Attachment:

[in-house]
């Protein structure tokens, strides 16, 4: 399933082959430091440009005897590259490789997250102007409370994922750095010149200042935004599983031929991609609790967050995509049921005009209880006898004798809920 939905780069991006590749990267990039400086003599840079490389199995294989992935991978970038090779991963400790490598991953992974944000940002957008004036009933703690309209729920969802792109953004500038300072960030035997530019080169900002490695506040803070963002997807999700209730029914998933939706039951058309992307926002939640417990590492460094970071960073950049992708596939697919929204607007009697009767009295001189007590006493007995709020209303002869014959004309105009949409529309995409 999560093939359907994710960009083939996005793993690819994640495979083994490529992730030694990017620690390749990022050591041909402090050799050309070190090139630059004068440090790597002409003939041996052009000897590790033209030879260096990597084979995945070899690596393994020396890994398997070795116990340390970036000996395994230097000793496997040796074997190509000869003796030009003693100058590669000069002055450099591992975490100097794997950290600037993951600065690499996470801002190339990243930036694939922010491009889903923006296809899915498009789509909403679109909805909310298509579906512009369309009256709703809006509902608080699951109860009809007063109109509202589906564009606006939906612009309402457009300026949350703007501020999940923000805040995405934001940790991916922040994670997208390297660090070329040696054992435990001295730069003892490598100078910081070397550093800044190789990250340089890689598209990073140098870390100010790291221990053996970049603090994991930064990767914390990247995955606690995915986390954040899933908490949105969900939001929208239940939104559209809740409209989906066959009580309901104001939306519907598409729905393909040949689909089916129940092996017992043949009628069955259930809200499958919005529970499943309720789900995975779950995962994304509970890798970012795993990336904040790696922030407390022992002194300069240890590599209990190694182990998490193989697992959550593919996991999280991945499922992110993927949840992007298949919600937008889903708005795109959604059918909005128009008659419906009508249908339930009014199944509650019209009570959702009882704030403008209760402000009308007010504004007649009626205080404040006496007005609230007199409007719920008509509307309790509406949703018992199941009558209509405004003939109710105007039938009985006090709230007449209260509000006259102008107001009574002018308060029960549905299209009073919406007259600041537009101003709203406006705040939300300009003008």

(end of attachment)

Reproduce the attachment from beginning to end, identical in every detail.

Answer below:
[in-house]
């Protein structure tokens, strides 16, 4: 399933082959430091440009005897590259490789997250102007409370994922750095010149200042935004599983031929991609609790967050995509049921005009209880006898004798809920 939905780069991006590749990267990039400086003599840079490389199995294989992935991978970038090779991963400790490598991953992974944000940002957008004036009933703690309209729920969802792109953004500038300072960030035997530019080169900002490695506040803070963002997807999700209730029914998933939706039951058309992307926002939640417990590492460094970071960073950049992708596939697919929204607007009697009767009295001189007590006493007995709020209303002869014959004309105009949409529309995409 999560093939359907994710960009083939996005793993690819994640495979083994490529992730030694990017620690390749990022050591041909402090050799050309070190090139630059004068440090790597002409003939041996052009000897590790033209030879260096990597084979995945070899690596393994020396890994398997070795116990340390970036000996395994230097000793496997040796074997190509000869003796030009003693100058590669000069002055450099591992975490100097794997950290600037993951600065690499996470801002190339990243930036694939922010491009889903923006296809899915498009789509909403679109909805909310298509579906512009369309009256709703809006509902608080699951109860009809007063109109509202589906564009606006939906612009309402457009300026949350703007501020999940923000805040995405934001940790991916922040994670997208390297660090070329040696054992435990001295730069003892490598100078910081070397550093800044190789990250340089890689598209990073140098870390100010790291221990053996970049603090994991930064990767914390990247995955606690995915986390954040899933908490949105969900939001929208239940939104559209809740409209989906066959009580309901104001939306519907598409729905393909040949689909089916129940092996017992043949009628069955259930809200499958919005529970499943309720789900995975779950995962994304509970890798970012795993990336904040790696922030407390022992002194300069240890590599209990190694182990998490193989697992959550593919996991999280991945499922992110993927949840992007298949919600937008889903708005795109959604059918909005128009008659419906009508249908339930009014199944509650019209009570959702009882704030403008209760402000009308007010504004007649009626205080404040006496007005609230007199409007719920008509509307309790509406949703018992199941009558209509405004003939109710105007039938009985006090709230007449209260509000006259102008107001009574002018308060029960549905299209009073919406007259600041537009101003709203406006705040939300300009003008």